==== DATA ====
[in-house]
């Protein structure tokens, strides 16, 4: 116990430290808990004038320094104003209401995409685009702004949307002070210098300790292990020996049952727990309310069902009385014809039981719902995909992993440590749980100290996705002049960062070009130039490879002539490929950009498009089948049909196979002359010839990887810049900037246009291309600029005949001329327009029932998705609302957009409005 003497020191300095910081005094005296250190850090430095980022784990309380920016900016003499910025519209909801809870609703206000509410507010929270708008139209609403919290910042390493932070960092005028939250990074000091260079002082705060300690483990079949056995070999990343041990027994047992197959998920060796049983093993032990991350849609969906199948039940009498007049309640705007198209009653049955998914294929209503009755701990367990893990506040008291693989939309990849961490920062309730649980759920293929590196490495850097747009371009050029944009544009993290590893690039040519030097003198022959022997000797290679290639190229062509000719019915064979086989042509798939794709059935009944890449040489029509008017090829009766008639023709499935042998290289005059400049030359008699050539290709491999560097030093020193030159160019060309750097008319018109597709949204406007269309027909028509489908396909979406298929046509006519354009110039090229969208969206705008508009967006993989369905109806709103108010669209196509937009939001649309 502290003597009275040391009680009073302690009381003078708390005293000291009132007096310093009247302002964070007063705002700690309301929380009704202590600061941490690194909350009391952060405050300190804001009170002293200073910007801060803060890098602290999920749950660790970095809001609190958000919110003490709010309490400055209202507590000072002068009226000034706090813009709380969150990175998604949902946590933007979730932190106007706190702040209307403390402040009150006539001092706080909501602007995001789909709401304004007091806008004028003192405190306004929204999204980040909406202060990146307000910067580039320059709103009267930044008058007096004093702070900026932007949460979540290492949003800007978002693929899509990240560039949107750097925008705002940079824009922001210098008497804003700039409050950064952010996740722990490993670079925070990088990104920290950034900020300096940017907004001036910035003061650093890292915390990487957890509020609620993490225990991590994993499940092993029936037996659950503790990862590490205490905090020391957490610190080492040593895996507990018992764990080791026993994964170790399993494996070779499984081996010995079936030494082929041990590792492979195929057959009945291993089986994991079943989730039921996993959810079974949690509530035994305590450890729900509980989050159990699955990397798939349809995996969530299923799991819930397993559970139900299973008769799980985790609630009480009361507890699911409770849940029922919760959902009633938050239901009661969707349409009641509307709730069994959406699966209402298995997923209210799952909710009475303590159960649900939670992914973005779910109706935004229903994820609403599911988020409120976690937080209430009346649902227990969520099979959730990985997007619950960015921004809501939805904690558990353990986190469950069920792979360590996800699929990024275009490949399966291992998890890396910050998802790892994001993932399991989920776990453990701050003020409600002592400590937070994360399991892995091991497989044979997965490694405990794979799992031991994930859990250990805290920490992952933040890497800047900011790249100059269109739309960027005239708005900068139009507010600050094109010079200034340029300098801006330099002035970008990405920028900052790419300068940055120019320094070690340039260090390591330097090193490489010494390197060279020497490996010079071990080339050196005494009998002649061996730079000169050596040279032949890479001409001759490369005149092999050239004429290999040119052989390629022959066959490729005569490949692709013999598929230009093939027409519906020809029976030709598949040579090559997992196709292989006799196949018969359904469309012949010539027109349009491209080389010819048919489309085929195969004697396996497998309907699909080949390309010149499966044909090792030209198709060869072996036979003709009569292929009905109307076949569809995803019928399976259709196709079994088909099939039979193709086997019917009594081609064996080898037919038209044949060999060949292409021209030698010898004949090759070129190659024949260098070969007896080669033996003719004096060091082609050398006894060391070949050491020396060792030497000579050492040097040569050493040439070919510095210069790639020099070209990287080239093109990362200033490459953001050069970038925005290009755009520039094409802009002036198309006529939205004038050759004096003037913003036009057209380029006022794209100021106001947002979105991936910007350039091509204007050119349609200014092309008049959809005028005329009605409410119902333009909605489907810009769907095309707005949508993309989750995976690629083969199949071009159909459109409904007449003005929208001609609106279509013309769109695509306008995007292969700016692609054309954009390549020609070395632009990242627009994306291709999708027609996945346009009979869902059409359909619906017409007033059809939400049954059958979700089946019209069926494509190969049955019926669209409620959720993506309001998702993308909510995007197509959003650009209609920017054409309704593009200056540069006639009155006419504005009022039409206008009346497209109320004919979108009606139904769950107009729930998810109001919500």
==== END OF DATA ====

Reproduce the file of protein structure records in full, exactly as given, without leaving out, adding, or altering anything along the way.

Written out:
[in-house]
């Protein structure tokens, strides 16, 4: 116990430290808990004038320094104003209401995409685009702004949307002070210098300790292990020996049952727990309310069902009385014809039981719902995909992993440590749980100290996705002049960062070009130039490879002539490929950009498009089948049909196979002359010839990887810049900037246009291309600029005949001329327009029932998705609302957009409005 003497020191300095910081005094005296250190850090430095980022784990309380920016900016003499910025519209909801809870609703206000509410507010929270708008139209609403919290910042390493932070960092005028939250990074000091260079002082705060300690483990079949056995070999990343041990027994047992197959998920060796049983093993032990991350849609969906199948039940009498007049309640705007198209009653049955998914294929209503009755701990367990893990506040008291693989939309990849961490920062309730649980759920293929590196490495850097747009371009050029944009544009993290590893690039040519030097003198022959022997000797290679290639190229062509000719019915064979086989042509798939794709059935009944890449040489029509008017090829009766008639023709499935042998290289005059400049030359008699050539290709491999560097030093020193030159160019060309750097008319018109597709949204406007269309027909028509489908396909979406298929046509006519354009110039090229969208969206705008508009967006993989369905109806709103108010669209196509937009939001649309 502290003597009275040391009680009073302690009381003078708390005293000291009132007096310093009247302002964070007063705002700690309301929380009704202590600061941490690194909350009391952060405050300190804001009170002293200073910007801060803060890098602290999920749950660790970095809001609190958000919110003490709010309490400055209202507590000072002068009226000034706090813009709380969150990175998604949902946590933007979730932190106007706190702040209307403390402040009150006539001092706080909501602007995001789909709401304004007091806008004028003192405190306004929204999204980040909406202060990146307000910067580039320059709103009267930044008058007096004093702070900026932007949460979540290492949003800007978002693929899509990240560039949107750097925008705002940079824009922001210098008497804003700039409050950064952010996740722990490993670079925070990088990104920290950034900020300096940017907004001036910035003061650093890292915390990487957890509020609620993490225990991590994993499940092993029936037996659950503790990862590490205490905090020391957490610190080492040593895996507990018992764990080791026993994964170790399993494996070779499984081996010995079936030494082929041990590792492979195929057959009945291993089986994991079943989730039921996993959810079974949690509530035994305590450890729900509980989050159990699955990397798939349809995996969530299923799991819930397993559970139900299973008769799980985790609630009480009361507890699911409770849940029922919760959902009633938050239901009661969707349409009641509307709730069994959406699966209402298995997923209210799952909710009475303590159960649900939670992914973005779910109706935004229903994820609403599911988020409120976690937080209430009346649902227990969520099979959730990985997007619950960015921004809501939805904690558990353990986190469950069920792979360590996800699929990024275009490949399966291992998890890396910050998802790892994001993932399991989920776990453990701050003020409600002592400590937070994360399991892995091991497989044979997965490694405990794979799992031991994930859990250990805290920490992952933040890497800047900011790249100059269109739309960027005239708005900068139009507010600050094109010079200034340029300098801006330099002035970008990405920028900052790419300068940055120019320094070690340039260090390591330097090193490489010494390197060279020497490996010079071990080339050196005494009998002649061996730079000169050596040279032949890479001409001759490369005149092999050239004429290999040119052989390629022959066959490729005569490949692709013999598929230009093939027409519906020809029976030709598949040579090559997992196709292989006799196949018969359904469309012949010539027109349009491209080389010819048919489309085929195969004697396996497998309907699909080949390309010149499966044909090792030209198709060869072996036979003709009569292929009905109307076949569809995803019928399976259709196709079994088909099939039979193709086997019917009594081609064996080898037919038209044949060999060949292409021209030698010898004949090759070129190659024949260098070969007896080669033996003719004096060091082609050398006894060391070949050491020396060792030497000579050492040097040569050493040439070919510095210069790639020099070209990287080239093109990362200033490459953001050069970038925005290009755009520039094409802009002036198309006529939205004038050759004096003037913003036009057209380029006022794209100021106001947002979105991936910007350039091509204007050119349609200014092309008049959809005028005329009605409410119902333009909605489907810009769907095309707005949508993309989750995976690629083969199949071009159909459109409904007449003005929208001609609106279509013309769109695509306008995007292969700016692609054309954009390549020609070395632009990242627009994306291709999708027609996945346009009979869902059409359909619906017409007033059809939400049954059958979700089946019209069926494509190969049955019926669209409620959720993506309001998702993308909510995007197509959003650009209609920017054409309704593009200056540069006639009155006419504005009022039409206008009346497209109320004919979108009606139904769950107009729930998810109001919500």